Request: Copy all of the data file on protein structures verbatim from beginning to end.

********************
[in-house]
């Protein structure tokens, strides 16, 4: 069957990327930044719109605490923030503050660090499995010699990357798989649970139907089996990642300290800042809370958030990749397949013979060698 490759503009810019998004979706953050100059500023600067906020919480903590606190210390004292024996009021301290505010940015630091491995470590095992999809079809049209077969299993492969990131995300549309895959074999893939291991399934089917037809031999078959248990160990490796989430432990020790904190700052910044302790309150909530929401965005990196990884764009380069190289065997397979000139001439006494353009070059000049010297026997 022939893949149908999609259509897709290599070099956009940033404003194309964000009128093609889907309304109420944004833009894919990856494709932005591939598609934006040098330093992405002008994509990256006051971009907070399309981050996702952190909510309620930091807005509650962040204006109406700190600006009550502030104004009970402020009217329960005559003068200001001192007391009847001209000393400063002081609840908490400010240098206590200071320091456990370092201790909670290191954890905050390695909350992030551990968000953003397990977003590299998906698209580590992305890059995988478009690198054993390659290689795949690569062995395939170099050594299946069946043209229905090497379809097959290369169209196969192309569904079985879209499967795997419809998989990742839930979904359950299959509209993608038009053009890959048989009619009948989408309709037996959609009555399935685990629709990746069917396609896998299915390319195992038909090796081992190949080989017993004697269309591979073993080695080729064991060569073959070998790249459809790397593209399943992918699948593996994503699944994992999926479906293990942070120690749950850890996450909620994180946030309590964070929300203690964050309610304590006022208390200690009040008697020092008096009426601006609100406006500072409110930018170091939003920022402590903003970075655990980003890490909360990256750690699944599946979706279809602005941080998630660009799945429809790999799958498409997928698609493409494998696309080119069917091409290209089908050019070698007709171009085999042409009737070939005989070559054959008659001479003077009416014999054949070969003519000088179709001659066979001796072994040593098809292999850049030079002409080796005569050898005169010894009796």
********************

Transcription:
[in-house]
């Protein structure tokens, strides 16, 4: 069957990327930044719109605490923030503050660090499995010699990357798989649970139907089996990642300290800042809370958030990749397949013979060698 490759503009810019998004979706953050100059500023600067906020919480903590606190210390004292024996009021301290505010940015630091491995470590095992999809079809049209077969299993492969990131995300549309895959074999893939291991399934089917037809031999078959248990160990490796989430432990020790904190700052910044302790309150909530929401965005990196990884764009380069190289065997397979000139001439006494353009070059000049010297026997 022939893949149908999609259509897709290599070099956009940033404003194309964000009128093609889907309304109420944004833009894919990856494709932005591939598609934006040098330093992405002008994509990256006051971009907070399309981050996702952190909510309620930091807005509650962040204006109406700190600006009550502030104004009970402020009217329960005559003068200001001192007391009847001209000393400063002081609840908490400010240098206590200071320091456990370092201790909670290191954890905050390695909350992030551990968000953003397990977003590299998906698209580590992305890059995988478009690198054993390659290689795949690569062995395939170099050594299946069946043209229905090497379809097959290369169209196969192309569904079985879209499967795997419809998989990742839930979904359950299959509209993608038009053009890959048989009619009948989408309709037996959609009555399935685990629709990746069917396609896998299915390319195992038909090796081992190949080989017993004697269309591979073993080695080729064991060569073959070998790249459809790397593209399943992918699948593996994503699944994992999926479906293990942070120690749950850890996450909620994180946030309590964070929300203690964050309610304590006022208390200690009040008697020092008096009426601006609100406006500072409110930018170091939003920022402590903003970075655990980003890490909360990256750690699944599946979706279809602005941080998630660009799945429809790999799958498409997928698609493409494998696309080119069917091409290209089908050019070698007709171009085999042409009737070939005989070559054959008659001479003077009416014999054949070969003519000088179709001659066979001796072994040593098809292999850049030079002409080796005569050898005169010894009796």